On June 27, 1969, the NYPD conducted a raid on the inn, now operating as a gay bar, under the pretense that the inn did not have a liquor license. Riots started in the ensuing days, where thousands of rioters protested against the NYPD's raid. : 35–36 The riots solidified the Stonewall Inn's status as a gay icon. The park also played a significant role in the riots—people had gathered at the park the morning after the first day of rioting, discussing the events of the previous day. : 180
The park itself was in dire need of renovation, so in the 1970s, the Friends of Christopher Park, which consisted entirely of volunteers mainly from the surrounding community, was created in order to oversee the park's upkeep. In 1983, NYC Parks embarked on a three-year, $130,000 project (equivalent to $353,689in 2021 ) to rebuild the park to its original condition. Architect Philip Winslow planted new greenery and replaced the park's benches, walkways, light fixtures, and gates.
In 1992, the Gay Liberation statue by George Segal was placed in Christopher Park, mirroring a near-identical statue at Stanford University.The statue consists of four white figures (two standing men and two seated women) positioned in "natural, easy" poses. Non-LGBT-related monuments in the park include two 1936 works that commemorated American Civil War fighters: a pole that honors the Fire Zouaves, as well as a statue made of bronze that honors Union general Philip Sheridan. The park is surrounded by a fence that dates back to at least the late 19th century.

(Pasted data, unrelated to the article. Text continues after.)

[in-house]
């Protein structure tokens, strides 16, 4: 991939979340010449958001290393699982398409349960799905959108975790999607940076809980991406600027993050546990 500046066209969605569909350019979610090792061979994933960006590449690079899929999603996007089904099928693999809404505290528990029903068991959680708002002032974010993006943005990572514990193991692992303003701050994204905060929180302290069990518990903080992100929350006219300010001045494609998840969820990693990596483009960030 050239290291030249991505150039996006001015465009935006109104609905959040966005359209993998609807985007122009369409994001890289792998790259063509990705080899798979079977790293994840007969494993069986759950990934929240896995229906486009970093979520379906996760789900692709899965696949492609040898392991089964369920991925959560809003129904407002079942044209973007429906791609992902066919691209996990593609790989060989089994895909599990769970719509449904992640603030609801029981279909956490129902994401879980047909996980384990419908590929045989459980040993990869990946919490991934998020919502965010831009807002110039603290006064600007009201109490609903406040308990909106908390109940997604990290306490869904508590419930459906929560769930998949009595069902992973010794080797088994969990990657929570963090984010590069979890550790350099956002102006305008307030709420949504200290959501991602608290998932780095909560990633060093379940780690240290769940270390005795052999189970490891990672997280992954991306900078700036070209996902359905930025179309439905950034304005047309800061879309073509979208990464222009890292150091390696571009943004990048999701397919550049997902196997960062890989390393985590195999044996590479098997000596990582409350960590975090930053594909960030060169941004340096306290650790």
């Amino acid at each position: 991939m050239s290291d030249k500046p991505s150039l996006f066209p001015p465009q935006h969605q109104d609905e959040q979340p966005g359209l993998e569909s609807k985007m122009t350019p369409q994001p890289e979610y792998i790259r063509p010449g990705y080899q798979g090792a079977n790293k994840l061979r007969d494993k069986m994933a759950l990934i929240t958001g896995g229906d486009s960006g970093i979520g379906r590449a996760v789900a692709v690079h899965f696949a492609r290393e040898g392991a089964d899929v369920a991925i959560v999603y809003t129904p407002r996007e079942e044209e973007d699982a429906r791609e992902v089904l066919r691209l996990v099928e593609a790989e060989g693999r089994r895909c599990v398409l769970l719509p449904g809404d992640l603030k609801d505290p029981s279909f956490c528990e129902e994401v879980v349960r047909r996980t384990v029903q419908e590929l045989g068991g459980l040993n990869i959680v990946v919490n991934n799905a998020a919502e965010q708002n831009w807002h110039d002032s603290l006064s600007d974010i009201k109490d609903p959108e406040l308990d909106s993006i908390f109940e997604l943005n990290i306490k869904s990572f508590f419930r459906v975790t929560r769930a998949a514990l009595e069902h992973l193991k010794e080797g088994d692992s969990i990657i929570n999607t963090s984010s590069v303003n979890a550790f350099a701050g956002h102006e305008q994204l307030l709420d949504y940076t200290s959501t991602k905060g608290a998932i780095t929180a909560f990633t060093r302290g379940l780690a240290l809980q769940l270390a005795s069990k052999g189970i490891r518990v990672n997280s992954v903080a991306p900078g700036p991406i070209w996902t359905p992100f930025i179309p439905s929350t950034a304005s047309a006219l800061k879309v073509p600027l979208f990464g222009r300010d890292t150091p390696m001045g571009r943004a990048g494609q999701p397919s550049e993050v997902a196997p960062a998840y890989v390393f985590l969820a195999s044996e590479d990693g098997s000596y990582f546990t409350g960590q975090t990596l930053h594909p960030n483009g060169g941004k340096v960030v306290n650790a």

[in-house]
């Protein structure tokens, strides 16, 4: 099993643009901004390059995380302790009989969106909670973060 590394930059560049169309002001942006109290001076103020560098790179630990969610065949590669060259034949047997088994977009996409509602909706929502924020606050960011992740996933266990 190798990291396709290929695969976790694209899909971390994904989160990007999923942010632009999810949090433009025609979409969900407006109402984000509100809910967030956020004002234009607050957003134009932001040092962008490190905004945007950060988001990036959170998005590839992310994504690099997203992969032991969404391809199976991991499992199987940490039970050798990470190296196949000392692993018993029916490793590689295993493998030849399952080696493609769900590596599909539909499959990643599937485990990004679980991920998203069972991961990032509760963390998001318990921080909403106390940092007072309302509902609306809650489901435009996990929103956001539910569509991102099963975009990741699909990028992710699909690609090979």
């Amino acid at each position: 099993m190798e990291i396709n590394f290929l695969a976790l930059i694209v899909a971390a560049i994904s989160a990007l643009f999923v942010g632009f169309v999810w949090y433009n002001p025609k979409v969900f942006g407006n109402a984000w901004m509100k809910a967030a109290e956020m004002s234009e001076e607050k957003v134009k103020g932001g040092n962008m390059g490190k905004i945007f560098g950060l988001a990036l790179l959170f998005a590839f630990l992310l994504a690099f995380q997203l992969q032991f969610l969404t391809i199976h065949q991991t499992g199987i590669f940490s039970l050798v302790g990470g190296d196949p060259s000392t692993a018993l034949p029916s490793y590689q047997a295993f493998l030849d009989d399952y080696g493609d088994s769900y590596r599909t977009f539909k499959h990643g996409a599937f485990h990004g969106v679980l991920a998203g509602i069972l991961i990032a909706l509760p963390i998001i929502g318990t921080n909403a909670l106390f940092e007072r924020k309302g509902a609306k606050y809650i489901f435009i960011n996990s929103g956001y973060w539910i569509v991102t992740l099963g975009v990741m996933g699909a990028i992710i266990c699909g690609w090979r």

Meanwhile, across the street, the Stonewall Inn had changed hands many times from 1969 to the 1990s, finally resuming the role of a gay bar by the 1990s. : 36
In 1999, David Carter, Andrew Dolkart, Gale Harris, and Jay Shockley researched and wrote the NRHP report for Stonewall, which was officially sponsored by the Greenwich Village Society for Historic Preservation. When the listing was designated on June 29, 1999, it included the Stonewall Inn building, Christopher Park, and nearby streets.It became the nation's first NRHP listing, out of more than 70,000 listings at the time, dedicated exclusively to LGBT accomplishments. That same area was declared a National Historic Landmark on February 16, 2000.
On June 23, 2015, the Stonewall Inn became a New York City Landmark,making it the first city landmark to commemorate an LGBT icon. The designation prompted Greenwich Village residents to lobby for the inn and the adjacent park to be labeled a National Monument. Some members of Manhattan Community Board 2 wrote a letter to the National Park Service (NPS), which administers National Monuments, to request such a status for the Stonewall site. The GVSHP also supported a National Monument designation for the site. In 2016, The Trust for Public Land helped New York City prepare the property for transfer. The Trust for Public Land worked with the NPS and NYC Parks to preserve the Stonewall Inn and recast Christopher Park as the Stonewall National Monument.